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Oh, Terrible Twos, how I despise thee. The tantrums! The picky eating! The potty training! You know I could go on. It’s a struggle. And all anyone seems to want to tell me is, “OH, you think this is bad? Just wait for the terrible THREES.” Please excuse me whilst I go weep in that corner over there.
Never mind that. Let’s focus on the positive. Like time outs! What fun.
Time outs are kind of a no-duh part of parenting. Especially with all that anti-spanking hullabaloo. Time outs are what all the experts preach, I mean, teach. However, I hear a lot of talk about timeouts but little explanation on how to execute properly. So here’s what we typically do in our house:
1) Keep their little bum in the seat.
When we first started, Alayna was sooo not willing to sit nicely in a chair for the duration of her time out. I don’t think she even understood the concept that she was supposed to stay. So our first few time outs were spent with her sitting in one chair at the dining room table and me in another right next to her. Every time she got up, I picked her up and plopped her little tush right back in the chair. I had to do this many times. Like, a LOT of times. But I didn’t give up, and she finally got the hang of it. Persistence is key here, my friends. Nowadays she’ll sob and wail and protest to no end, but her behind is in that seat the whole time.
2) Time out length
I usually do one of two things depending on what the purpose of the time out is. If we’re using it as a punishment for something she did (e.g. hitting her sister) I’ll just set a timer for the number of minutes that she is years old. For example she’s two right now, so time outs are two minutes long. Pretty standard.
Now, if she’s refusing to do something that I insist she must do, such as use the potty or clean up her toys, I’ll use a different approach. I put her in time out, and she just has to sit there bored to tears until she’s ready to acquiesce. You have to be ready for the long haul on this one too. The other night it took half an hour before she was finally ready to wash her hands before dinner. But she finally did it and the rest of the evening went so much better.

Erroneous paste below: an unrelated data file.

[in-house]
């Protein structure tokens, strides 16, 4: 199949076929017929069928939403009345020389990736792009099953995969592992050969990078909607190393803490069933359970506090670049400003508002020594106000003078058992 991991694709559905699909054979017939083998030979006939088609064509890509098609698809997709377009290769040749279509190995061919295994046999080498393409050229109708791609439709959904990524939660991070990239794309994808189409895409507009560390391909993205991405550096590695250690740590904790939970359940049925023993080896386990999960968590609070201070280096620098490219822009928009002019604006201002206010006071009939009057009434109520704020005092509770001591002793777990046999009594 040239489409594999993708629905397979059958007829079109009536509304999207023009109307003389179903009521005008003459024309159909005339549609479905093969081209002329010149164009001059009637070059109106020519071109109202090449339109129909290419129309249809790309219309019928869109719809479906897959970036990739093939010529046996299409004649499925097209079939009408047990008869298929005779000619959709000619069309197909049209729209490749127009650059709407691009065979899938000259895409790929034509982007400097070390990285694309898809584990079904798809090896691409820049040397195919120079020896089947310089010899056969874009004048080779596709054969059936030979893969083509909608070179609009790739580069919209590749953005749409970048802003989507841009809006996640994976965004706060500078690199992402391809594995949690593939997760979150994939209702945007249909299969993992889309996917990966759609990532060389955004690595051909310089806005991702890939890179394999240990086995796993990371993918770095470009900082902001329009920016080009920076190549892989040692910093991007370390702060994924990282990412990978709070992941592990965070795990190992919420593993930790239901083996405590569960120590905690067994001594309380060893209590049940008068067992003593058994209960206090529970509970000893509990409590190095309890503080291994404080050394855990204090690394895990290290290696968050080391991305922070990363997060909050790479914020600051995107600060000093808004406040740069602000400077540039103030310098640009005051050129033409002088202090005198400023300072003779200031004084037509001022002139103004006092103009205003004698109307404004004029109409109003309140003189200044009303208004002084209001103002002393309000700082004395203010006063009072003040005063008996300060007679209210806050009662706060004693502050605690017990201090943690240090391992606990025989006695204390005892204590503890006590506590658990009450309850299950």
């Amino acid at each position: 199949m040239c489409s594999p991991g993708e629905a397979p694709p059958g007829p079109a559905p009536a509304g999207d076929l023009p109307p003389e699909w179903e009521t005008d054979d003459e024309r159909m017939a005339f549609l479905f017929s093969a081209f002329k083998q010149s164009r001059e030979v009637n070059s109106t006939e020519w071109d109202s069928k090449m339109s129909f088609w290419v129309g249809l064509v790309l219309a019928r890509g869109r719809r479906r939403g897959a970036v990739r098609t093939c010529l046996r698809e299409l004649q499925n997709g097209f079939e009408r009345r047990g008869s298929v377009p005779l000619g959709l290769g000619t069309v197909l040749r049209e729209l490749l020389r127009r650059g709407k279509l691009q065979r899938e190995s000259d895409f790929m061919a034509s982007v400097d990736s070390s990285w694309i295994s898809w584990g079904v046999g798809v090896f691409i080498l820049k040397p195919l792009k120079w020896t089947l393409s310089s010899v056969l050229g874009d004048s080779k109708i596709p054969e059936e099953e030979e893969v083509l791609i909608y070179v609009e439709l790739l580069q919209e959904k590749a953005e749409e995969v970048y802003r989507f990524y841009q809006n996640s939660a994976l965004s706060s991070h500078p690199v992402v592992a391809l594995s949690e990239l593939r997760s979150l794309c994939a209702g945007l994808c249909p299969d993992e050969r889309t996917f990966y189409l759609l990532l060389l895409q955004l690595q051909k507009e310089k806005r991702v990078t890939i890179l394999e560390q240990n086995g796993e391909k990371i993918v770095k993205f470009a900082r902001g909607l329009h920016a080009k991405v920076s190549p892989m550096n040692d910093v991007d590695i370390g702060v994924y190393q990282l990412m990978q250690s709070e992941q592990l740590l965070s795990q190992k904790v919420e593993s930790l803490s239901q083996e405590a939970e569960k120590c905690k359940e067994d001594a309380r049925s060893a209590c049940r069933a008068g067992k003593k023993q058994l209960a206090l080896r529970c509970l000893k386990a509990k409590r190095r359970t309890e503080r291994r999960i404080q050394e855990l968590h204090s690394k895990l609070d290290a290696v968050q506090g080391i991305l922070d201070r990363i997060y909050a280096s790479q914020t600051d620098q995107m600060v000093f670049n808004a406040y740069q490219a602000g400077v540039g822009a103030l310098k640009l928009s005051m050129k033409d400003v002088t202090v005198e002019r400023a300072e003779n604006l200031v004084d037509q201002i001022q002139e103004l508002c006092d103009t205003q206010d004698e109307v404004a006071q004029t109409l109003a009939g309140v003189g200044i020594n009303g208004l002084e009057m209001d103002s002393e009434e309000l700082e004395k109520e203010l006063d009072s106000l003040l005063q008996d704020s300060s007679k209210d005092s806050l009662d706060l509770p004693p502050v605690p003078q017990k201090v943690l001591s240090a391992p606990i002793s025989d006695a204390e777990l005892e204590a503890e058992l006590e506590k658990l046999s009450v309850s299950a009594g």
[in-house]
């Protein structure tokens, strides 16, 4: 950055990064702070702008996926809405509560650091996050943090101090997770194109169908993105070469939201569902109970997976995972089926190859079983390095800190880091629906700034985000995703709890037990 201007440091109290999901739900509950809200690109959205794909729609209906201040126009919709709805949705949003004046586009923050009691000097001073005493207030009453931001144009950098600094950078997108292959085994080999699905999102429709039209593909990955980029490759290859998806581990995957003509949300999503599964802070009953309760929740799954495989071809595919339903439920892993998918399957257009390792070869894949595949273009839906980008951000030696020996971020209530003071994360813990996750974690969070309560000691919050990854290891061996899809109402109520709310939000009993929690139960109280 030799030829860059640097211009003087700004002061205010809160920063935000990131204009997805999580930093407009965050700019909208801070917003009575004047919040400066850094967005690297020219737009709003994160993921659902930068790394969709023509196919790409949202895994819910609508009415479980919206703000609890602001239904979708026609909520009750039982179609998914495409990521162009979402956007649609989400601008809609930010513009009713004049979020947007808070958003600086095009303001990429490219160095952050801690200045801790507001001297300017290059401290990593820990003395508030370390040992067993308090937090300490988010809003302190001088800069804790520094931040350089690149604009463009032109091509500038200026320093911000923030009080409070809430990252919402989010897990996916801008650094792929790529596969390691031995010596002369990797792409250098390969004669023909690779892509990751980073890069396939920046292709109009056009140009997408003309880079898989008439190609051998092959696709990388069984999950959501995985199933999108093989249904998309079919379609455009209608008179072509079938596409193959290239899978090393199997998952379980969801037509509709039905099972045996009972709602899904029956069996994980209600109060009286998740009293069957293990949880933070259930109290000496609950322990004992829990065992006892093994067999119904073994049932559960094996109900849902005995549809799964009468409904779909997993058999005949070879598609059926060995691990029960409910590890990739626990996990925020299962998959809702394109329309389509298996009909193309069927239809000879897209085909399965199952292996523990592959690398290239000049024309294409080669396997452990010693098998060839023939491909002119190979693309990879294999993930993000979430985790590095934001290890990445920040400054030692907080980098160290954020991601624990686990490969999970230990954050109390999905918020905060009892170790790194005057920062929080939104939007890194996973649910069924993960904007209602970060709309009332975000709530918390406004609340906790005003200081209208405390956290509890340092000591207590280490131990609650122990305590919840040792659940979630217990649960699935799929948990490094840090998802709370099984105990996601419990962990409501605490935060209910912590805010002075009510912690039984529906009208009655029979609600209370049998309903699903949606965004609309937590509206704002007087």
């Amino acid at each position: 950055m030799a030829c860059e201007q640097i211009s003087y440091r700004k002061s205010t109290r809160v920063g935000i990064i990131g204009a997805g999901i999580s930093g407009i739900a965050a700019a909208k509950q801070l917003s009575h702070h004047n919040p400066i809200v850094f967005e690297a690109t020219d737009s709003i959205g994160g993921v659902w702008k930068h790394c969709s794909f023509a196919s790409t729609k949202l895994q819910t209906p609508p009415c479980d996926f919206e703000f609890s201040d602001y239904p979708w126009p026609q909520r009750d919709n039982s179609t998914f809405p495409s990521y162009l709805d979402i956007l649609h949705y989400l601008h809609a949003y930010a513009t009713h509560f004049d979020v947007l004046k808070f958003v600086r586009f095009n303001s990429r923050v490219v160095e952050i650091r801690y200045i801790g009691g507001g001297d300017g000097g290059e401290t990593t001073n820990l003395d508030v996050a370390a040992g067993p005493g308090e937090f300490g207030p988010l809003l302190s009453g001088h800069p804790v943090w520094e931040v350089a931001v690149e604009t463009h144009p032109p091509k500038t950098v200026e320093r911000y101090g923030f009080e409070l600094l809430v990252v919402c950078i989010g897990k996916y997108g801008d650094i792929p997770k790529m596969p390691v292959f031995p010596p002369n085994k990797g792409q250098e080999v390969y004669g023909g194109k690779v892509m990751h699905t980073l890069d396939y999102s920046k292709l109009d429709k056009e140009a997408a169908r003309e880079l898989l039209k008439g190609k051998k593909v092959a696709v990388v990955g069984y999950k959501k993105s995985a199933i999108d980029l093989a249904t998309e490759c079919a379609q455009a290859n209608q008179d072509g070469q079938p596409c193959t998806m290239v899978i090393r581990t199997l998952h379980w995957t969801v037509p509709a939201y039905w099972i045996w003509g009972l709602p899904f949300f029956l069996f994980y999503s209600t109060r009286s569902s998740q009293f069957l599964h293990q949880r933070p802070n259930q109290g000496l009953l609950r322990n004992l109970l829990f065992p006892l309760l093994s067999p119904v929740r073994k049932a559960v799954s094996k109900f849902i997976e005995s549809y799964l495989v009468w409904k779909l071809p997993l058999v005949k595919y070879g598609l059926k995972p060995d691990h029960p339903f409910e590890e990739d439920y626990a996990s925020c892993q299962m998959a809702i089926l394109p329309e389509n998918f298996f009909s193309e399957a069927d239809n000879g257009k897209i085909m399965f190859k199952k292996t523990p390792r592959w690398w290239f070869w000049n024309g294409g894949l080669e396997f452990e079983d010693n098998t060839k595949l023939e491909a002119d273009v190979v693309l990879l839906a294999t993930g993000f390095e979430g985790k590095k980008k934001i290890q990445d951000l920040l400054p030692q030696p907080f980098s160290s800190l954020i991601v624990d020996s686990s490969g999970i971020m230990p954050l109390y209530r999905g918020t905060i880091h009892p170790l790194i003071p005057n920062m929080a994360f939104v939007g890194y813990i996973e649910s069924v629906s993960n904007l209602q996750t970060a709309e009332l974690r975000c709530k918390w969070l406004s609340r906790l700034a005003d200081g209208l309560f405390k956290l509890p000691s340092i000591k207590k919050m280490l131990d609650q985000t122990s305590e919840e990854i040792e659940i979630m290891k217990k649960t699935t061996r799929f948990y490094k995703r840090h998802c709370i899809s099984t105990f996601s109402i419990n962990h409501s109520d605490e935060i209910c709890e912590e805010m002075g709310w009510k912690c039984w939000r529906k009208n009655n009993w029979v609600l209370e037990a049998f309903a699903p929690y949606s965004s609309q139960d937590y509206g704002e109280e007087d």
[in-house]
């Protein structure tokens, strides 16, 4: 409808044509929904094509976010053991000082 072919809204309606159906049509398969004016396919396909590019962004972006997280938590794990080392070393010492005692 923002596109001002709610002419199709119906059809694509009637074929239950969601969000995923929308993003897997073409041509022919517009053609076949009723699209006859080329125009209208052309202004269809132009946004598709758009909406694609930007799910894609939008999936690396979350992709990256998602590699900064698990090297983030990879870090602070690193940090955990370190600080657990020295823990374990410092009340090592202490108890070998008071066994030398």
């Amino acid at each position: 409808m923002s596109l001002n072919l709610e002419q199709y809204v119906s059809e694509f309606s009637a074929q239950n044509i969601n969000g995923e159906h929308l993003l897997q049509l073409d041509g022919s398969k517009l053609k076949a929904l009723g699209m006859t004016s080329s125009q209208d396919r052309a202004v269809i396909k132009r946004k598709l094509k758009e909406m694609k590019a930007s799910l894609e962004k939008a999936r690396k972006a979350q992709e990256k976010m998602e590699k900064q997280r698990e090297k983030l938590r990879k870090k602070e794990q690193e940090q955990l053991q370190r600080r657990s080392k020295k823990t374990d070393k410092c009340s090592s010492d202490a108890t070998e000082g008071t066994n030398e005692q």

3) Keep it boring
I don’t give Alayna anything to do during time outs. No toys, no books, and I sure as heck don’t talk to her. The only time I might give her some attention is if she’s misbehaving mid-time out and I need to correct the behavior.
My husband Some people drive me nuts by continuing to interact throughout the time out. They’ll keep saying stuff like “If you just do ____ you’ll be allowed to get up!” or “Are you read to do ____ yet?” every 10 seconds. Holy moly, the child knows why they’re in time out. Any unnecessary interaction once the timer starts is just giving the kid attention that they want. Just ignore them.
Now if the time out is really dragging on a long time (as per my washing hands before dinner example above), sometimes I will resort to reminding reminding her why she’s in time out and what she needs to do to get out. I just try not to go overboard.
4) Kiss and make up
Sometimes I skip this step because I’m a bad mom, but ideally I try to always give a little physical affection after a successful time out. A kiss and a hug and an “I love you” along with a little explanation of how I don’t like putting her in time out, but I had to because ___ goes a long way towards setting the tone for a better rest of our day.
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